RAPIDS Accelerator for Apache Spark ML Library Integration

The RAPIDS Accelerator for Apache Spark can be used to accelerate the ETL portions (e.g., loading training data from parquet files) of applications using ML libraries with Spark DataFrame APIs. Examples of such libraries include the original Apache Spark MLlib, XGBoost, Spark RAPIDS ML, and the DL inference UDF function introduced in Spark 3.4. The latter three also enable leveraging GPUs (in the case of the DL inference UDF, indirectly via the underlying DL framework) to accelerate the core ML algorithms, and thus, in conjunction with the RAPIDS Accelerator for Apache Spark for ETL, can further enhance the cost-benefit of GPU accelerated Spark clusters.

For Spark API compatible ML libraries that implement their core ML computations inside pandas UDFs, such as XGBoost’s pySpark API, Spark RAPIDS ML pySpark API, and the DL inference UDF it is recommended to enable the RAPIDS Accelerator for Apache Spark’s support for GPU accelerated pandas UDFs.


One consideration when using the RAPIDS Accelerator for Apache Spark with a GPU accelerated ML library is the sharing of GPU memory between the two, as the ML library would typically have a distinct GPU memory manager from the RAPIDS Accelerator’s RMM instance. Accordingly, you may need to disable RMM pooling in the RAPIDS Accelerator via the config spark.rapids.memory.gpu.pool when exporting data to an ML library since that library will likely not have access to any of the memory that the RAPIDS Accelerator’s RMM instance is holding. Similarly, aggressive GPU memory reservation on the side of the ML library may also need to be disabled, as via these steps in the case of Tensorflow.


When developing a GPU accelerated ML library for Spark, there are cases where you may want to get access to the raw data on the GPU, preferably without copying it. One use case for this is exporting the data to the ML library after doing feature extraction. To enable this for Scala development, the RAPIDS Accelerator for Apache Spark provides a simple utility com.nvidia.spark.rapids.ColumnarRdd that can be used to convert a DataFrame to an RDD[ai.rapids.cudf.Table]. Each Table will have the same schema as the DataFrame passed in.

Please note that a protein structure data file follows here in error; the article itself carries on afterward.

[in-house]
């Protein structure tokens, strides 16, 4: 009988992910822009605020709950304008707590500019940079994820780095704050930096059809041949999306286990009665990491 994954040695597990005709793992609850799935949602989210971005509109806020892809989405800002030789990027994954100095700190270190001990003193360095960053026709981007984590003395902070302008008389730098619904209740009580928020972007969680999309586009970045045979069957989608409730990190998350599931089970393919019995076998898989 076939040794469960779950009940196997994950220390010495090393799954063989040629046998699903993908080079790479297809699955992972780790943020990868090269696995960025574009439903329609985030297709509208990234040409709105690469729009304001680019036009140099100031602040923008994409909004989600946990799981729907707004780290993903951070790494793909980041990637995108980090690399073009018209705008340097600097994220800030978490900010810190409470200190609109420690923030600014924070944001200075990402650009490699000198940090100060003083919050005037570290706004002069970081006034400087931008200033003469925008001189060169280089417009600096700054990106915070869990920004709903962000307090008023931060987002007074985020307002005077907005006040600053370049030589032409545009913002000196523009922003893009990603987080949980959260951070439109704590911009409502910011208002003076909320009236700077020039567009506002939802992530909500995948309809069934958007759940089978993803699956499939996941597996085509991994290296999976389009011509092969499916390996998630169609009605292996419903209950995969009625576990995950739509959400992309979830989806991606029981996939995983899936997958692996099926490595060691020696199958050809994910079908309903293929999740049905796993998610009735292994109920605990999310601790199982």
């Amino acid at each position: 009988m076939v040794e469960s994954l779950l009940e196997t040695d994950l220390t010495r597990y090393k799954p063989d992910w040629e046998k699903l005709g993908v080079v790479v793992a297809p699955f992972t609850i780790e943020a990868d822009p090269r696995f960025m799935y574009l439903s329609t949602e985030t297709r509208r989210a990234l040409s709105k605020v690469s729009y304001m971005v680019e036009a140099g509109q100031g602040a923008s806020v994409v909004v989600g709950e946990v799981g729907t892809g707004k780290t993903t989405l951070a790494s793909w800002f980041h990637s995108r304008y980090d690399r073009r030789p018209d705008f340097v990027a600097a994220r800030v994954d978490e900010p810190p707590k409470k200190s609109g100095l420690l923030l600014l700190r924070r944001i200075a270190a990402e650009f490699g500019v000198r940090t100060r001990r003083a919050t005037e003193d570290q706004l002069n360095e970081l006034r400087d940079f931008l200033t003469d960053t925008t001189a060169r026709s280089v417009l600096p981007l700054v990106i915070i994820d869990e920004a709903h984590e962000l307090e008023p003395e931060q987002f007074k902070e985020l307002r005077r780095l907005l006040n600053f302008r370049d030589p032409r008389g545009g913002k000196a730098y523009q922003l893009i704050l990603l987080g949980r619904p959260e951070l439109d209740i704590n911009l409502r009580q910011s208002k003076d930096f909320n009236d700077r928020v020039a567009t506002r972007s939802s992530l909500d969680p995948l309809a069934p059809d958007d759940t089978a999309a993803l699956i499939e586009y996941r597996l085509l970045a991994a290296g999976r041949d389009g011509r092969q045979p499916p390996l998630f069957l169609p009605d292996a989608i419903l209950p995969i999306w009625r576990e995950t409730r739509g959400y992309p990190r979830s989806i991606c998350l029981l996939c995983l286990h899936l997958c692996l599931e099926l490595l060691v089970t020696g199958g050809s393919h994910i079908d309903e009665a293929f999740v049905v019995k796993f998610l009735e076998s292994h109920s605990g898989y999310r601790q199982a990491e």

Note that Table is not a typical thing in an RDD so special care needs to be taken when working with it. By default, it is not serializable so repartitioning the RDD or any other operator that involves a shuffle will not work. This is because it is relatively expensive to serialize and deserialize GPU data using a conventional Spark shuffle. In addition, most of the memory associated with the Table is on the GPU itself. So, each Table must be closed when it is no longer needed to avoid running out of GPU memory. By convention, it is the responsibility of the one consuming the data to close it when they no longer need it.


val df = spark.sql("""select my_column from my_table""") val rdd: RDD[Table] = ColumnarRdd(df) // Compute the max of the first column val maxValue = rdd.map(table => { val max = table.getColumn(0).max().getLong // Close the table to avoid leaks table.close() max }).max()

Examples of Spark ML Implementations leveraging ColumnarRdd

Both the Scala Spark PCA implementation in Spark RAPIDS ML and XGBoost’s GPU accelerated Scala SparkAPI leverage ColumnarRdd (search for ColumnarRdd in these files) to accelerate data transfer between the RAPIDS Accelerator for Apache Spark and the respective core ML algorithm computations. XGBoost in particular enables this when detecting that the RAPIDS Accelerator for Apache Spark is present and enabled.

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